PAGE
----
In the end, this game wasn’t so different from Midnight, Swordfight in concept. You are in a duel, you get to change around the setup of the duel before it begins, you are given a strict play script with what commands you can use, and then you have the duel itself. If the duel in Willows had been play tested by enough people to tweak the combat variables, then this would have been a truly excellent game.

Fortunately, the code is 100% modifiable. So I encourage python-savvy people (not me; I had to look up a lot of this stuff) to play around with the game. The author even encourages this, having a .txt file outlining some tip for modders.

Overall, I would have given this game 7.5/10. I especially recommend you check it out if you are interested in novel ways of running a text adventure.

This ranked last? I had some issues with it (not least that there were bits of code “guts” accidentally showing through when I tried to play it), but I didn’t think it deserved to rank last.

Ever since learning Python and learning that Ren’py is based on Python, I’ve kind of wanted to write a parser game using that syntax. This proved, upon the merest shred of examination, to be very difficult to set up (see: every warning everywhere about “homebrew parsers”). It’s cool that someone managed it, and that it’s so moddable.

Wow, that’s neat.

This seems more like an easter egg than a puzzle, especially if you have to pray 30 times.

I too was surprised by the placement of dead last.

Yeah, I had this one ranked about 27 (with six games not played).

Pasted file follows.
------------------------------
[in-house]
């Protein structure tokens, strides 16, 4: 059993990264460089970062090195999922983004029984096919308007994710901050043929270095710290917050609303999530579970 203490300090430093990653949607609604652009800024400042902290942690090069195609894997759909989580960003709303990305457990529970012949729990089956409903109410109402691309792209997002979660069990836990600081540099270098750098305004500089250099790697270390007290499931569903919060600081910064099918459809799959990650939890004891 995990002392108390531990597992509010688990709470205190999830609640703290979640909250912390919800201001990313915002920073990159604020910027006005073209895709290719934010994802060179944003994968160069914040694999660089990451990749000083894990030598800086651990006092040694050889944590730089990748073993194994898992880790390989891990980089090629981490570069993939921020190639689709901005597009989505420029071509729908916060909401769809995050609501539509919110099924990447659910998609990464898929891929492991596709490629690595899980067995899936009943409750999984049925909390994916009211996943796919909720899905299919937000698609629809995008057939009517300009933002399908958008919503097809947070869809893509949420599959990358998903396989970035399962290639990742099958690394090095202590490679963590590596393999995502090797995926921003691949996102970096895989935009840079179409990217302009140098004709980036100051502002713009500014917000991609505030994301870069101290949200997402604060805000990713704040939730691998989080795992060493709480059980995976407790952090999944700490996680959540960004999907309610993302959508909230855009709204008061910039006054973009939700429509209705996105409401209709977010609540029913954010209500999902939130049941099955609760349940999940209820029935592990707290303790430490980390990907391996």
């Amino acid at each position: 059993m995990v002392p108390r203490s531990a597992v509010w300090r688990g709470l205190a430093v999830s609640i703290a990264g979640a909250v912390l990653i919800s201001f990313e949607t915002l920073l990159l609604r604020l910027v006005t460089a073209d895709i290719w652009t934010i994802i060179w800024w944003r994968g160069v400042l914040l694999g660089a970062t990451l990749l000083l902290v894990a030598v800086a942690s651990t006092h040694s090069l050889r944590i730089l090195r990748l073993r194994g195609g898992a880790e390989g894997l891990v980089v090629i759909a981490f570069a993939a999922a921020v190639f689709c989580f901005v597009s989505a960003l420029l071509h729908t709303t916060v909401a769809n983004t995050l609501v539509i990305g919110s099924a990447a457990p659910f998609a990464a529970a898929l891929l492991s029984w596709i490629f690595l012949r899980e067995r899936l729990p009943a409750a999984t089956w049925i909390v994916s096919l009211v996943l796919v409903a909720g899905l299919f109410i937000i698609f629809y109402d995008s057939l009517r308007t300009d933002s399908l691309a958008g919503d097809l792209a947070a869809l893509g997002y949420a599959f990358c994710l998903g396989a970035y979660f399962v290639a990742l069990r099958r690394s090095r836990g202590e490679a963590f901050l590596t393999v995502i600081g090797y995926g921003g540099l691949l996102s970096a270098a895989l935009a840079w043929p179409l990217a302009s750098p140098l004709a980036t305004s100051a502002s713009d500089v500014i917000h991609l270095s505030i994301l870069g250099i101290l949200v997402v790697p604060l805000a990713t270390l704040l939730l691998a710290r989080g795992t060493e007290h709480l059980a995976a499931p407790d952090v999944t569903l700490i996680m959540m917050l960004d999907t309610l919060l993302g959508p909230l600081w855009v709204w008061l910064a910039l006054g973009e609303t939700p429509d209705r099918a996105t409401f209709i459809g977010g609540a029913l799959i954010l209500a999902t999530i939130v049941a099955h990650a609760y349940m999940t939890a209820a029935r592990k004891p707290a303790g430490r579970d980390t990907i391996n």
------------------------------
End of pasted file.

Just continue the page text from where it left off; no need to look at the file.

Interesting analysis too. Shades of TOMBs of Rechette.

I’m really glad to see Willows get this extra coverage. I helped test this game, and I was pretty much certain that it would get knocked to the bottom of the pile for being written in Python. I told the author, and he knew it too, but he resisted my encouragement to port it into a more accessible system. I think this hurt the game in a major way.

The reason he kept it in Python is because he likes writing in Python so much, and the documentation encourages players to do exactly what MathBrush did. But most people are never going to be sympathetic to gutting a game to understand how it works. I don’t blame them one bit.

But I really like the writing in this game and the concept. I think the combat should be easier, but even as-is, I feel like you can lose the game and get a very nice experience. The problem is that the game is so short, just a little vignette, that the effort required to play it with Python will never pay off for most people. If this were presented in Twine or Inform as a mood piece like Duel, its ranking would have undoubtedly jumped.